2013 AMC 12A Problems/Problem 23
Problem
is a square of side length . Point is on such that . The square region bounded by is rotated counterclockwise with center , sweeping out a region whose area is , where , , and are positive integers and . What is ?
Solution
We first note that diagonal is of length . It must be that divides the diagonal into two segments in the ratio to . It is not difficult to visualize that when the square is rotated, the initial and final squares overlap in a rectangular region of dimensions by . The area of the overall region (of the initial and final squares) is therefore twice the area of the original square minus the overlap, or .
The area also includes circular segments. Two are quarter-circles centered at of radii (the segment bounded by and ) and (that bounded by and ). Assuming is the bottom-left vertex and is the bottom-right one, it is clear that the third segment is formed as swings out to the right of the original square [recall that the square is rotated counterclockwise], while the fourth is formed when overshoots the final square's left edge. To find these areas, consider the perpendicular from to . Call the point of intersection . From the previous paragraph, it is clear that and . This means , and swings back inside edge at a point unit above (since it left the edge unit below). The triangle of the circular sector is therefore an equilateral triangle of side length , and so the angle of the segment is . Imagining the process in reverse, it is clear that the situation is the same with point .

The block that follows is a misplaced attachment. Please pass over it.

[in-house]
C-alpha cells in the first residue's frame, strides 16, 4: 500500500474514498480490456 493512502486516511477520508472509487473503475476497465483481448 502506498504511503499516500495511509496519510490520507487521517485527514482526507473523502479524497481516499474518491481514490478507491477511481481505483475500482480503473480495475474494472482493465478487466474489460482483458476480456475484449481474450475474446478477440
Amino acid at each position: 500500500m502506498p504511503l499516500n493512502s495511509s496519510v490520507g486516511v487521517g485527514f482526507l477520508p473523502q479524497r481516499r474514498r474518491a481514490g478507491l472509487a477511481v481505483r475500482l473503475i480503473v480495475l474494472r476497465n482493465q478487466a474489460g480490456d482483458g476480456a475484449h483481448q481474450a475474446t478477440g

The area of the segments can be found by subtracting the area of the triangle from that of the sector; it follows that the two quarter-segments have areas and . The other two segments both have area .
The total area is therefore
Since , , and , the answer is .
Video Solution by Richard Rusczyk
https://artofproblemsolving.com/videos/amc/2013amc12a/362
~dolphin7
See also
2013 AMC 12A (Problems • Answer Key • Resources) | |
Preceded by Problem 22 |
Followed by Problem 24 |
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